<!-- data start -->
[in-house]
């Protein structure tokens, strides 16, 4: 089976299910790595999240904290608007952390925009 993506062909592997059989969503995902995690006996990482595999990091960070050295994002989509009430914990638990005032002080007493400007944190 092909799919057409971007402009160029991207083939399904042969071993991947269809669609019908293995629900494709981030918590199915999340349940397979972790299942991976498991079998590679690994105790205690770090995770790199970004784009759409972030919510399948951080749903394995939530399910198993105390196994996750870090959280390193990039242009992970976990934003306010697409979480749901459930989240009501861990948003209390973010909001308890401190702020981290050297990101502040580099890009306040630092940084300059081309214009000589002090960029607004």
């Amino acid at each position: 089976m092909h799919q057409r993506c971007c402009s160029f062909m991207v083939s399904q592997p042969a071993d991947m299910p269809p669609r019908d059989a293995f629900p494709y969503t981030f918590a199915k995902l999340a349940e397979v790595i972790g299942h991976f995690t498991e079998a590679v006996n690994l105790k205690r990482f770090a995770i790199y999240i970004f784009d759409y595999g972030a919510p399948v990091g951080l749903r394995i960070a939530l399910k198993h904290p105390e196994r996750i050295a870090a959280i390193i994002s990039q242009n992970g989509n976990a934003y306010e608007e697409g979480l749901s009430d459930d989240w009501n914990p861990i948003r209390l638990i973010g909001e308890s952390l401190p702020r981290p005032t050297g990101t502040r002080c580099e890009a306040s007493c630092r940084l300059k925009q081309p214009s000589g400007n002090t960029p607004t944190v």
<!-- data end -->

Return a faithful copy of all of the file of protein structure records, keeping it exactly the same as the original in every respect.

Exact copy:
[in-house]
């Protein structure tokens, strides 16, 4: 089976299910790595999240904290608007952390925009 993506062909592997059989969503995902995690006996990482595999990091960070050295994002989509009430914990638990005032002080007493400007944190 092909799919057409971007402009160029991207083939399904042969071993991947269809669609019908293995629900494709981030918590199915999340349940397979972790299942991976498991079998590679690994105790205690770090995770790199970004784009759409972030919510399948951080749903394995939530399910198993105390196994996750870090959280390193990039242009992970976990934003306010697409979480749901459930989240009501861990948003209390973010909001308890401190702020981290050297990101502040580099890009306040630092940084300059081309214009000589002090960029607004």
């Amino acid at each position: 089976m092909h799919q057409r993506c971007c402009s160029f062909m991207v083939s399904q592997p042969a071993d991947m299910p269809p669609r019908d059989a293995f629900p494709y969503t981030f918590a199915k995902l999340a349940e397979v790595i972790g299942h991976f995690t498991e079998a590679v006996n690994l105790k205690r990482f770090a995770i790199y999240i970004f784009d759409y595999g972030a919510p399948v990091g951080l749903r394995i960070a939530l399910k198993h904290p105390e196994r996750i050295a870090a959280i390193i994002s990039q242009n992970g989509n976990a934003y306010e608007e697409g979480l749901s009430d459930d989240w009501n914990p861990i948003r209390l638990i973010g909001e308890s952390l401190p702020r981290p005032t050297g990101t502040r002080c580099e890009a306040s007493c630092r940084l300059k925009q081309p214009s000589g400007n002090t960029p607004t944190v």